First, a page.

Noble Spoon lets the hungry feed the hungry.

There’s a wonderful alliteration to the phrase, “the silver tsunami,” but its meaning is a tad less lyrical. The metaphoric tsunami at hand is that of the 10,000 Americans who turn 65 every single day, 365 days a year. A full one quarter of those who celebrate this milestone will live to be well over 90 years old. It’s a terrific testament to the strides made in health care, nutrition, and quality of life since WWII. But who can afford to be that old?

Not many, which is why some 2.5 million Americans participate in the national public-­private Meals on Wheels program that delivers to them a hot, nutritious meal each day, relying mostly on government funding to do so. It’s estimated that the cost of one years’ worth of service provided by Meals on Wheels is the same as seven short days spent in a nursing home. But private monies must support and, even when times are flush, development officers must ask: Who can afford to feed the hungry?

According to an innovative and entrepreneurial program launched in 2013 by the Sonoma County Council on Aging (COA), which administers Meals on Wheels here, it’s simple: Let the hungry feed the hungry.

Enter the Noble Spoon, a for­-profit business housed under the nonprofit arm of the COA and doing very well for itself, thank you very much.

A suite of chef­-prepared meals that suffer under none of the demands that restrict the typical flavor profile of Meals on Wheels dinners, Noble Spoon entrees are full of plain old yumminess. Not meant to keep an elderly person alive per government standards, they’re intended to provide a busy professional a meal that can be thrown into the microwave and called good. Actually, they’ve been calling it delicious.

With some 15 different entrees in rotation available at 37 grocery stores in California and with a development deal in the works to stock all Safeways in the state at prices ranging from $5 to $7 per serving, the Noble Spoon was born from the COA’s anticipation of that very scary silver tsunami. Noble Spoon sales support Meals on Wheels deficits, the for­-profit floating the nonprofit.

Marrianne McBride, COA’s president and CEO, could literally see the tide turning back in 2006, when she led the capital campaign to move her nonprofit to the large facility it now occupies in Southeast Santa Rosa. COA was trying to feed 70,000 people from a 1,000 square­-foot kitchen. McBride knew that, given the metaphoric tsunami awaiting her, her client base was set to double and that even with $3 of each $7 meal offset by government inputs, her program would run a $1 million­-plus deficit each year.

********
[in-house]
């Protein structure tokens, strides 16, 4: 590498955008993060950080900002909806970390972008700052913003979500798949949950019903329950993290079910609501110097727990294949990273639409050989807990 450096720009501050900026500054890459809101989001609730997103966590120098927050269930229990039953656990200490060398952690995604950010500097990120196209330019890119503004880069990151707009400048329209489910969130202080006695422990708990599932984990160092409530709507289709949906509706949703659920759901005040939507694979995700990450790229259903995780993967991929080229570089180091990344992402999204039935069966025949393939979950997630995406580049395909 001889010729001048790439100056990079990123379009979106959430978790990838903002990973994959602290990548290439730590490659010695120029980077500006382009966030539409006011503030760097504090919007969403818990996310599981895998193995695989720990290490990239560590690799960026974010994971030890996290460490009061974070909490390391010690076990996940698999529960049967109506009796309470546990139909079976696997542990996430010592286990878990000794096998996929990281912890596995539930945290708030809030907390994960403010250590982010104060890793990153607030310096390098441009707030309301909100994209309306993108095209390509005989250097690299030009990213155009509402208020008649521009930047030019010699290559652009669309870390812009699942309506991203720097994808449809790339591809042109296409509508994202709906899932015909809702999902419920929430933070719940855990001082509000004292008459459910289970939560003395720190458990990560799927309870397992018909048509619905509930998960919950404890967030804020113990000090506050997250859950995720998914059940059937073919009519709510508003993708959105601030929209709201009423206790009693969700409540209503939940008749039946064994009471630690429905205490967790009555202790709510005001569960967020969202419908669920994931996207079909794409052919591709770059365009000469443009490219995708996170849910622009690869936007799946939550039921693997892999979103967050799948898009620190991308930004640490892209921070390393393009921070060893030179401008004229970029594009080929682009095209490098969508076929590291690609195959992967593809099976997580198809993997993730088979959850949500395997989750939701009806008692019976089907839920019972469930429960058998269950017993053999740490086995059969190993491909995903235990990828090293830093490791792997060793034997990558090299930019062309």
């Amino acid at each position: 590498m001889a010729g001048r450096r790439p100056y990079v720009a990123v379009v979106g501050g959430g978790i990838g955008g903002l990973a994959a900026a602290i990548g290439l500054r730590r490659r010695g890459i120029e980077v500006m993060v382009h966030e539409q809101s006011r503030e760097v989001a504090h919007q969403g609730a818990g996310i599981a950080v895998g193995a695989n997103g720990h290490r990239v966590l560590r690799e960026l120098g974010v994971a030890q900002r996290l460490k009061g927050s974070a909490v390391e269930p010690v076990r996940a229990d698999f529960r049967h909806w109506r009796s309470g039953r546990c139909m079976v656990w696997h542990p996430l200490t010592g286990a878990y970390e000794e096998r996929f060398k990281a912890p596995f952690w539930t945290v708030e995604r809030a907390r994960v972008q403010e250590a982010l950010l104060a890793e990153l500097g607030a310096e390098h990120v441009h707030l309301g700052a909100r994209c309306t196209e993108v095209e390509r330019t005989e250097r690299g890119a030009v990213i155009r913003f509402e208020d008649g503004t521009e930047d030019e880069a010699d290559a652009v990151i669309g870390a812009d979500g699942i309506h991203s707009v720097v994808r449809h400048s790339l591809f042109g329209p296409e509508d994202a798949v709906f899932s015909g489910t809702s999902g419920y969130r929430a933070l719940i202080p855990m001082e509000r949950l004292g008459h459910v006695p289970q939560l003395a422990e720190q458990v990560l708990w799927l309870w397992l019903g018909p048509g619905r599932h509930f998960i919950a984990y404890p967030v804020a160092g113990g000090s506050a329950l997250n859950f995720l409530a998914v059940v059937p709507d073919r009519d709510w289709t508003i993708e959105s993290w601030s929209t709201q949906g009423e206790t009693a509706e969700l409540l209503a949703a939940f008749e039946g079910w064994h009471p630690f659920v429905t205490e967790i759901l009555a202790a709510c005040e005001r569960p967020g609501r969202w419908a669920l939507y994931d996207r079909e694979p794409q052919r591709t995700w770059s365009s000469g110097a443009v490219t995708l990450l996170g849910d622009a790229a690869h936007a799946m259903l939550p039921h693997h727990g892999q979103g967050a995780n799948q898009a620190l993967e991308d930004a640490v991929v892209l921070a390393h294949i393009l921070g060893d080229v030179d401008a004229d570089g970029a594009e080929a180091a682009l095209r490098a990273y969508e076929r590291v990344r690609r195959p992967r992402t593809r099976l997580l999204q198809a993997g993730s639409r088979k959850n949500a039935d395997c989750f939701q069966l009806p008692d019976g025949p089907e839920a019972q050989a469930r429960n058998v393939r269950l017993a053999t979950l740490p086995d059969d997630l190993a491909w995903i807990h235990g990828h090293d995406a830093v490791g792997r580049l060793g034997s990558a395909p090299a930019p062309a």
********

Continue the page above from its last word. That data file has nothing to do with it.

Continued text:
So she invested in the future, moving the operation to a massive new complex that includes a 10,000 square-foot­-kitchen and trusting that she’d figure out a way to pay for it.

Thank goodness that Charles Lindner’s wife decided to start applying for jobs on his behalf.

Not that Lindner wasn’t already employed, but the chef was at a company that wanted him to move to San Jose. His wife was none too pleased. Seeing a COA job description she thought her husband might like here in Sonoma County, she quietly sent in his résumé.

Lindner came on in 2012 as the director of kitchen operations and business development, tasked with growing the nonprofit’s financials.

Meals on Wheels clients are encouraged to donate for their meals, but it’s not a condition of service, and the average tithe is $1. Lindner thought that perhaps those with more access to income might be willing to pay a flat rate for an additional meal. As he soon discovered: Perhaps not.

But there might be a person who would appreciate a delicious grab ‘n’ go gourmet entrée that is house­made, free of additives, and ready to eat.

A great idea but, Lindner admits, “We didn’t have the market to do it. We didn’t have any name recognition for this type of a product at all.”

But TJ Lowe, the CEO of G&G Market, did—and does. Moreover, Lowe had tried in the past to work with the COA and had been unable to find a fit. This was perfect. The COA provided the labor, he provided the know-how. Their first products hit store shelves in the autumn of 2014.

Reaction has been terrific, mostly because the food tastes good. “Our food is created by chefs who know how to cook,” Lindner says. “We’re not over-­salting things to provide a longer shelf life. If you were to get our food at a restaurant, there would be no difference.”

Vegetarian meals flopped until it occurred to Lindner to place a sticker on them pronouncing them vegetarian. Then they boomed. Local celebrity chef John Ash offered to develop a set of recipes just for them. They learned, they grew, they got good at this for-­profit thing.

“It’s an entrepreneurial approach to funding a nonprofit and increasingly, it’s best practice,” she says. “However, nonprofits have been slow to jump on board. You hear about nonprofits that are going out of business and on the front page of the newspaper saying that everyone needs to bail us out. We just didn’t want to be there.

“This,” she says with evident satisfaction, “is part of that strategy to not be there.”

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